by Migeru (migeru at eurotrib dot com) on Mon Feb 11th, 2013 at 04:25:19 AM EST
[ Parent ]
Spain's opposition leader Alfredo Perez Rubalcaba gave a strong anti-austerity message at a meeting in Turin in support of Bersani

What is Bersani's position on austerity? (And Monti's government record?)

*Lunatic*, n.
One whose delusions are out of fashion.

by DoDo on Mon Feb 11th, 2013 at 09:30:11 AM EST
[ Parent ]
he supported monti's makeover, and now promises to take a different route, less radically opposed than berlusconi, who's promising to give cash extracted through monti's house and land tax (except on the vatican property).

bersani has just words, and his party is involved in the MPS bank scandal, so is losing votes to that. he is conspicuously silent on the greening of the economy, leaving those votes to grillo.

if i understand correctly the 5*ers will have 100 seats in parliament.

i think most italians are realising bersani has nothing new to bring to the table really, he was there to pick up centrist voters disenchanted with satyrism, who are forgetting their disgust at the prospect of a cheque in the mail.

beppe is on a roll meanwhile, his campaign speechifying finally on the daily tv news... too big to ignore at this point, which considering the craven italian media is no mean feat. the wall is breached, and considering how many arrests were made today of 'excellent' big fish, it seems like the magistrature will have its hands full for a while.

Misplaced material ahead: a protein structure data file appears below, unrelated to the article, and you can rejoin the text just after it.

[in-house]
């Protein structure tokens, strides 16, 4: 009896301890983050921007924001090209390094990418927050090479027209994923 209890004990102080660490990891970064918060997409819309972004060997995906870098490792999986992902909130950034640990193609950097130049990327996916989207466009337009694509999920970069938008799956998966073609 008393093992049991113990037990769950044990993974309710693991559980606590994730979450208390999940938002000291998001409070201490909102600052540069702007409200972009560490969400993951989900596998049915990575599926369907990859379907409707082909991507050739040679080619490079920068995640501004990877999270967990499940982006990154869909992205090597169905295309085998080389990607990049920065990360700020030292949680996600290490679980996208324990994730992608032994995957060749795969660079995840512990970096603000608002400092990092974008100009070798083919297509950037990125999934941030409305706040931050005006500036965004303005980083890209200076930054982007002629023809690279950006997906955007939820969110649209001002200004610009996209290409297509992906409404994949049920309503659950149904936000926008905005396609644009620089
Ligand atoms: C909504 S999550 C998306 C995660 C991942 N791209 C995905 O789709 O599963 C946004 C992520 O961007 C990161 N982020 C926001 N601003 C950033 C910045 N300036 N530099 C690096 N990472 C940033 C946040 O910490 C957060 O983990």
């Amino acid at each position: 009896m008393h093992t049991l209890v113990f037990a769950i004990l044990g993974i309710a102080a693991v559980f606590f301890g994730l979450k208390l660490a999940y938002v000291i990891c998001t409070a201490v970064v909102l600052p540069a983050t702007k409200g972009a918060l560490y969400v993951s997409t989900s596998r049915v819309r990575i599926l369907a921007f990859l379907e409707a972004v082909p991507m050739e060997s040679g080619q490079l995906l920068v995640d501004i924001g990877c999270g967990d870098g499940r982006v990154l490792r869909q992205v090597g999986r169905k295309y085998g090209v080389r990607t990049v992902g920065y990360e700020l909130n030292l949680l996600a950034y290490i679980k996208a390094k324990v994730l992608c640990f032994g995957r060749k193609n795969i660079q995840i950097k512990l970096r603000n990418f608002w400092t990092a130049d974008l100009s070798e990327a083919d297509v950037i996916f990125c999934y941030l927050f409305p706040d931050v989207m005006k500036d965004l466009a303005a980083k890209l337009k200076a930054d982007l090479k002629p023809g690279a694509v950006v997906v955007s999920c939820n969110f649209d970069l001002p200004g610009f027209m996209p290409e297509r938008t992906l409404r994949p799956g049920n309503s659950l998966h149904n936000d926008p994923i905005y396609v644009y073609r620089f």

berlusconi stuck his foot in his mouth also, saying we should be realistic and accept that bribery is just a fact of life and it is auto-lesionistic, pure masochism to pretend that italy can run without it, in other words to attack it is a form of treason against the homeland. (and all the judges are commies, yawn)

i hope oliver stone does a biopic of this guy soon, it could out-do nixon's for the viscosity factor alone.

"We can all be prosperous but we can't all be rich." Ian Welsh

by melo (melometa4(at)gmail.com) on Thu Feb 14th, 2013 at 08:41:40 PM EST
[ Parent ]
I immediately get worried that Berlusconi will end up largest since they were in second place last time I saw the polls (and since largest gets automatic majority in a mockery of proportional distribution).